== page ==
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I started keeping fish a year ago and absolutely love it, recently I bought a new 75 gal AGA tank and was really wanting to dive into trying a planted tank. I am brand new to this forum and know the ?'s I have are newbie questions but hopefully you can bear with me. I have done some searches for related articles and spent some time looking around but find some of the information is a little overwhelming!! My first question is this...

Would a planted tank be a pipe dream for me since my water here is 8.2? The source of our water is straight from a well on our ranch and does have a lot of minerals.

Lighting....Obviously very important. I have been looking into a Coralife Compact Flourescent fixture but have been mislead along with many others apparently by the watts per gallon rule.

So far I have only purchased a filter and a heater other than this tank, its a do as funds come project:icon_wink and am also worried about CO2, no matter how much information I read I just dont understand it yet, AND since we deal with VERRRY frequent power outages I am discouraged that a more complicated set up like I am dreaming of would totally crash. Any help is so greatly appreciated, and sorry in advance for the novel.
 

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+2 on fibertech's comment.

If you had a high tech set-up, that would probably just be a disaster with frequent power outages. A low-tech tank might be best for you.

You can still have a beautiful aquarium without co2. Just look around the journal section - you'll find most people in fact do not have pressurized co2. You can also take a look at my 85g journal, it's basically "low-tech".
 

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Second that. Go low tech IMO. I started my first planted tank with a 75g and coralife compact fluorescent and had very good results so I think that is a good start up option given that coralife has some relatively cheaper options than some other brands with sufficiently good quality.

WPG is not the most scientific way but a good reference to consider when starting.

If you want to handle power outages you can also try solar cells. There are some real cheap options. Get a couple. Place one outside and one below (like on a side where it gets the light but does not shadow the tank) your tank light. That way you can re-use a lot of the wasted light energy to power it back and supplement the overcast winter days. Hope I did not go SCI-Fi with that :)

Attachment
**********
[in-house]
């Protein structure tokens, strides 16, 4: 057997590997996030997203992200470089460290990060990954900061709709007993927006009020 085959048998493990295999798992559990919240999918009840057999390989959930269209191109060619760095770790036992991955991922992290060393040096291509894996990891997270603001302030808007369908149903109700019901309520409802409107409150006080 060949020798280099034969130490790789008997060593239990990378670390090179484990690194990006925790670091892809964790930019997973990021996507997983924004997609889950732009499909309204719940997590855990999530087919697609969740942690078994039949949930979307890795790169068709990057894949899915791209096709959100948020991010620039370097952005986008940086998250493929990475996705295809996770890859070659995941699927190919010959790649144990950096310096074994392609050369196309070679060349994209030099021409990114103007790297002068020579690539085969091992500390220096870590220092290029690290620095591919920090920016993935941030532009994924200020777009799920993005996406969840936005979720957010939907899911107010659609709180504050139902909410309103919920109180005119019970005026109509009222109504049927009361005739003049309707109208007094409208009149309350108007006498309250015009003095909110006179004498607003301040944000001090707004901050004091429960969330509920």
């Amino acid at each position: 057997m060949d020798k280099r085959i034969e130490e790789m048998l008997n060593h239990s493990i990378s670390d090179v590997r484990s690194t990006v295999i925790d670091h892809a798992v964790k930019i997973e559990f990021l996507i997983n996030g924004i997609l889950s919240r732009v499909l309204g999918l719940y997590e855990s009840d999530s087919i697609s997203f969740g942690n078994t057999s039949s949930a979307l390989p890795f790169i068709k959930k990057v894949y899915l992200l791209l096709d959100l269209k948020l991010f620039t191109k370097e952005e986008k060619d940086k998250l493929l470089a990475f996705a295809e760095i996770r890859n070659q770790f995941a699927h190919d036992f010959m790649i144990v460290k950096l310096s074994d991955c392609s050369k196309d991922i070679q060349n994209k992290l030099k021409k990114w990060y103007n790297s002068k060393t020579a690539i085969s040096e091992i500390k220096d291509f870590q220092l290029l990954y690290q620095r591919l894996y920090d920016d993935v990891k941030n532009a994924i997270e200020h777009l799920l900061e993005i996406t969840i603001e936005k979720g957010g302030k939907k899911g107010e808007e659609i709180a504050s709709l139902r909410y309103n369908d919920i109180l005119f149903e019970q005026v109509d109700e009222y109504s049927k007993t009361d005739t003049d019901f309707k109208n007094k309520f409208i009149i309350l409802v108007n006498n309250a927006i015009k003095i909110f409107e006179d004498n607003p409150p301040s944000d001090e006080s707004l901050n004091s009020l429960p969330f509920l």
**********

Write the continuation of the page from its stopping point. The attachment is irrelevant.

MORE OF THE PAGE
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Discussion Starter #5
Thanks for the help so far. I spent a lot of time today looking at different journals and researching some articles on here about lighting. I was happy to see that Catalina is an American company, dont see that alot nowdays! Definitely have decided that low tech would be the way to go for me too. Will the pH be a problem though or will plants adjust to it? The amt of information here is unreal, answers a lot of things for me and also a lot of beautiful set ups to look @.
 

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Your pH should not be a problem. When I lived in Colorado my well water was about that pH and very very hard. There are products on the market that will lower your pH, but I've never bothered with them. Tough plants like cryptocoryne and anubias species do great with the high pH. I didn't have much problem with some of the easier stem plants either, things like ludwigia repens, rotala indica, moneywort, green/sunset hygro.
 

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Wow, thanks Ariel thats really good to know. I know of the pH products like you said but worry about the water being so volatile and not staying close to a certain value when using those. I also like your profile pic, I raise sheep myself although we mainly cattle ranch and it caught my eye! :fish:
 
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